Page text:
Posts Tagged ‘on writing’

It’s the release day for the Knife of Narcissus omnibus!

Come for a visit every day next week for some free stories, more chapters from upcoming books, more ancient recipes, and general Saturnalia hijinks. There may very well be gladiators—it could happen! I won’t rule out gladiators.

After such a long time living every moment with the serial, I have all sorts of feels about putting it out there now as an all-in-one version. A fellow author asked me a few questions about the process (and I’ll be talking about her books next week too—great ones for Romanophiles, and contemporary stories also). Now that I’ve had time to reflect soberly, drunkenly, and under the influence of very sweet and highly caffeinated beverages, I have a few thoughts to share about it all here, too.

But mostly, December is a great excuse to experiment with a lot more Roman recipes and to share the results!

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After a rejection, the advice used to be: submit somewhere else. Find the publisher who’s a perfect match for the manuscript. Nowadays, the advice is as often: self-publish your eBook. Eliminate the gatekeeper and put the story out there. Find your own audience, cut out the middleman publisher, and only share the resulting heaps of profit with Amazon, Smashwords, or whichever other distributors you use.

So, yes, this post is inspired by a rejection.

I queried the publisher where I submitted Knife of Narcissus and received a pleasant reply. As rejections go, it’s quite encouraging and complimentary. It’s nice to get that sort of praise from a house whose list I like so much. True, I made a friend read the email first to see how badly it was going to hurt before I dared look at it myself, but it all turned out just fine. As rejections go.

Their response does, though, repeat something I’ve been told before. There isn’t really an audience for what I like to write (and read). There aren’t enough people out there who’d want to read m/m set in the ancient world. Truly, my chances would be much better if I could write about hockey players or Navy SEALs. Or even something as modern as Regency. This isn’t the first time I’ve been warned off this setting.

So why do I keep writing this stuff?

Growing up, I thought these stories (the historical part, not the naughty bits) were as normal and popular as science fiction or crime dramas or noir mysteries, the other books that crowded the shelves at home. The house was full of pulp paperbacks as well as Victorian tomes. On weekends we watched CinemaScope Technicolor Roman epics with casts of thousands, with the occasional Greek myth via Harryhausen or Pyramid-building with actors slathered in Light Egyptian No. 5 makeup. Chariot races and decadent emperors. Pomp and statues. Swords and sandals.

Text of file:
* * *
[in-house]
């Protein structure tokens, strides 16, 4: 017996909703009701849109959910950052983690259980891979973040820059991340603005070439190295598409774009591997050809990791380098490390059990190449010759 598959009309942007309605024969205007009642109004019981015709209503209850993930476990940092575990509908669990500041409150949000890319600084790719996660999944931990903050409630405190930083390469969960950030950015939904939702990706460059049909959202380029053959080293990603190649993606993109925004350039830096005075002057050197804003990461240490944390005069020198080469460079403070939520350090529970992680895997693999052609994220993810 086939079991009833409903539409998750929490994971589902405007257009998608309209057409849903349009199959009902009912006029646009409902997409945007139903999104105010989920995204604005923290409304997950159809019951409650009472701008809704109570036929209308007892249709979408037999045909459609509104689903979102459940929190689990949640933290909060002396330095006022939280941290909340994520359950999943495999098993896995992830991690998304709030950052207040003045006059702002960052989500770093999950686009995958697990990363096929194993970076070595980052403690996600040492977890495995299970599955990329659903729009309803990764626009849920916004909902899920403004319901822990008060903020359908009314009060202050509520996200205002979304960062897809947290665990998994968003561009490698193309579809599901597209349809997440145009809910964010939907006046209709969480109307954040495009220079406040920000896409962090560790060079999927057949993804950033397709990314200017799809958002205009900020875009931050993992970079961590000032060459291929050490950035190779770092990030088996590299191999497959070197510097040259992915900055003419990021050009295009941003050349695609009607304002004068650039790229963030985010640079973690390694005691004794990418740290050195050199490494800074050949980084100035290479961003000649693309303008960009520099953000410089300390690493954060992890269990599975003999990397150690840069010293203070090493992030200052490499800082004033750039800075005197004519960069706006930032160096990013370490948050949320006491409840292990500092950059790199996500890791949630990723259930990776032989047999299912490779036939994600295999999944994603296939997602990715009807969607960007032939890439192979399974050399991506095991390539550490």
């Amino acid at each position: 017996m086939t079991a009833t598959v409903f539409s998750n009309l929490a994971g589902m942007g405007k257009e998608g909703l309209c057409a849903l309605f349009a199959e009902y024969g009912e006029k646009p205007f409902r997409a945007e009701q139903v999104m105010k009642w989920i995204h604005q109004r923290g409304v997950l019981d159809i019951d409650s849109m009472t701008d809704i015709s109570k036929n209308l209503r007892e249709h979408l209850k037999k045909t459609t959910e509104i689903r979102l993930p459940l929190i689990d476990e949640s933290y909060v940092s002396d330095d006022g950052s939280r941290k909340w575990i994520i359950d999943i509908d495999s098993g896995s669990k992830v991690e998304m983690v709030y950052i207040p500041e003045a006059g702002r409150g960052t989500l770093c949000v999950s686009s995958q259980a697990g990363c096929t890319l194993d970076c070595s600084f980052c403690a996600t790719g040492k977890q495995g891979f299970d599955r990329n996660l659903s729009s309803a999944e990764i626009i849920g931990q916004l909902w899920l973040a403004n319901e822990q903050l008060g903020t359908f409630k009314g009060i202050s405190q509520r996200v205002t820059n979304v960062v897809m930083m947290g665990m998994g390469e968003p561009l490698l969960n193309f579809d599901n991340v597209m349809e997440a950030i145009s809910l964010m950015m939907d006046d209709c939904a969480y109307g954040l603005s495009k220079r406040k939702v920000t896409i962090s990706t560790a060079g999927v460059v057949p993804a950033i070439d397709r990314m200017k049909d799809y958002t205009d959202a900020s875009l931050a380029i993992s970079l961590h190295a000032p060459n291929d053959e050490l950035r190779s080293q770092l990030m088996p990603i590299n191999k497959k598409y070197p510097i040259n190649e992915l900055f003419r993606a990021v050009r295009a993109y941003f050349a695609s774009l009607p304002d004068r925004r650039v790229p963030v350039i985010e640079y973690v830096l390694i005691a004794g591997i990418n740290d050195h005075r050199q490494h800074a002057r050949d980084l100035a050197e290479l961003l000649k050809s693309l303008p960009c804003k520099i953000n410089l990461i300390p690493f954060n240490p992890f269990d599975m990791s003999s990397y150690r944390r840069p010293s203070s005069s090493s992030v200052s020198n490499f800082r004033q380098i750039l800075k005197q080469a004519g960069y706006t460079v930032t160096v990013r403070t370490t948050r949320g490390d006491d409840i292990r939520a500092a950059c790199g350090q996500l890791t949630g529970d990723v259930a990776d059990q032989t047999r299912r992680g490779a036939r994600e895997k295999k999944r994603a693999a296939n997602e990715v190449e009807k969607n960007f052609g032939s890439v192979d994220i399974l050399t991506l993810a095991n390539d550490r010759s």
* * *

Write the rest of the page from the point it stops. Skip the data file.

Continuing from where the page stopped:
I should have focussed more on the science fiction that was also popular around the house, but stories based on ancient topics are at the top of my list of things I enjoy more than anything else (make it a crossdressing heroine time-travelling to the ancient world and I’ll have everything I ever wanted). But, as with any weird hobby, I have to wrap my head around the fact that this is not going to make me a famous novelist, or a popular purveyor of naughty stories. It limits my writing “career” to hobbyist. I’m not sure why I’d want to do this to myself, while watching friends and colleagues expand their creative reach with dark fantasy or contemporary YA or fun middle grade fiction. I can’t even properly say whether it’s out of love for the setting, or contrariness, or not wanting to work harder to write something that doesn’t immediately move my muse. Not everything can be a passion project—not if you want an actual audience.

It’s been suggested by friends that I tone the naughty bits way way down and make KoN a PG-level historical, to expand the potential readership for a self-pubbed eBook. I might actually take their advice, for once.

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Girl cooties

I haven’t been very posty the past couple of weeks, which I’d like to blame on being consumed by NaNoWriMo, but which is mostly due to a heavy workload at the day job. But I’ve been babbling in the comments sections of other blogs, and there’s an interesting conversation going on at Jessewave’s about female characters in m/m. It broadened in the comments into a discussion about f/m scenes in m/m (and vice versa). Angela Benedetti wrote an insightful reply bouncing off one of my comments—reposted on her own blog—about staying true to a story versus compromising on content in order to reach more readers, and it’s well worth a read. It certainly left me feeling more inspired to finish the NaNo project and less fretful about the potential audience/market for The Knife of Narcissus.

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Don’t be afraid to do different. Don’t be afraid to tell stories the way you want to tell them. With genre or page count or style, with voice or plotline or character, I say hop the rails, I say kick down the walls, I say tear up all that yellow DANGER DO NOT ENTER tape. Be bold. Ride the sharp turns. Gallop down the mountain switchbacks. Tell your stories the way you want. Tell the stories that aren’t married to a safe and previously-established pattern.

Author Chuck Wendig has some great posts about writing—on technique, inspiration, and just getting words on the page and pixels on the screen—on his blog. There’s a new post today about revving up for NaNoWriMo (National Novel Writing Month) with links to some of his greatest hits. This post from April, quoted up top, made my day. (I was going to note that Chuck’s language is usually NSFW, but then, so are most of my stories.)

I’ve been enjoying his Miriam Black series. Very intense.

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